(b) Production ration:
It is the additional allowance of ration given to the animal, over and above the maintenance ration for the purpose of production like; milk, meat, wool and work. It is given to meet the nutrient losses through milk /non-milk (wool) production or energy losses through work. It helps to maintain milk production (quality and quantity) to optimum level.
(c) Gestation or Pregnancy or Transition Ration:
It is additional allowance of ration given to the pregnant animal in addition to maintenance and production ration during the last quarter of pregnancy. It is given to satisfy nutrient requirement of pregnant animals. It is required for optimum foetal growth. It helps in proper development mammary system for future lactation.
(B) RATION INTAKE:
Whatever, we keep feeding to animals, unless the animal take-it-in, it is of no use. As such, the intake of ration becomes very important. The intake of ration should be easy, sumptuous, filling and optimum.
Milk yield is positively correlated to dry matter intake. Roughly for every 400 gm of additional intake that a cow consumes, we can expect about 1 litre of additional milk. In other word the concentrate feeding in production ration is calculated @ 400 gm for every litre of milk yield.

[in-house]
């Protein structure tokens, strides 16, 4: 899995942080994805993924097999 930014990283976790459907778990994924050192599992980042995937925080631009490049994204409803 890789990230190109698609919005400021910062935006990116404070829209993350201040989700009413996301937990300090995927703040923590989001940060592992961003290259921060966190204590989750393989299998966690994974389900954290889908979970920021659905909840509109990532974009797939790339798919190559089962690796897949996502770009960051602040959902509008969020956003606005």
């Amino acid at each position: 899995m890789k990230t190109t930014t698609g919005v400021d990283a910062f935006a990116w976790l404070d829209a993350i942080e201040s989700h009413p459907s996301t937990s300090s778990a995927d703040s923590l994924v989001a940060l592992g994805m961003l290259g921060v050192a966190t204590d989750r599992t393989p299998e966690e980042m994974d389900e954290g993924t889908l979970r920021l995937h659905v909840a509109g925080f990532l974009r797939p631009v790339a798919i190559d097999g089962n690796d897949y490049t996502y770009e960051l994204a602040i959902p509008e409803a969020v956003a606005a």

(i) Factors affecting feed intake:
There are several factors that affect feed intake, two of these are dependent on the cow;
(1) Animal Factor:
(a) Body weight of the cow (larger cows consume more feed and vice versa).
(b) Positive correlation to milk production, means, more milk production, more the intake.
(2) Feed Factor:
(a) Quality of ration: high or low moisture feed reduces intake.
(b) Low palatability (Example: Excess feeding of corn silage, spoiled feed, more humus feed can be unpalatable).
(c) The acidic ration lowers rumen’s pH and reduces intake. (Example: excess grain is fed, rumen's pH declines, passage rate of feed in the GI tract declines, rumination will decline and intake will reduce).
(d) Too much fat in the diet can reduce the intake.
(e) Bulk density: Too little fiber or too high fiber, can decrease the intake. Too much fiber leads to quick filling feeling and reduces the intake and also too little fiber (means too much grain) can lower the intake
(f) Densities are low: too low nutrient, energy, crude protein density decrease the intake.
(3) Management factor:
(a) Manger management (bunk cleaning): It should be cleaned daily. The refused feed should be cleaned immediately after the feeding is over.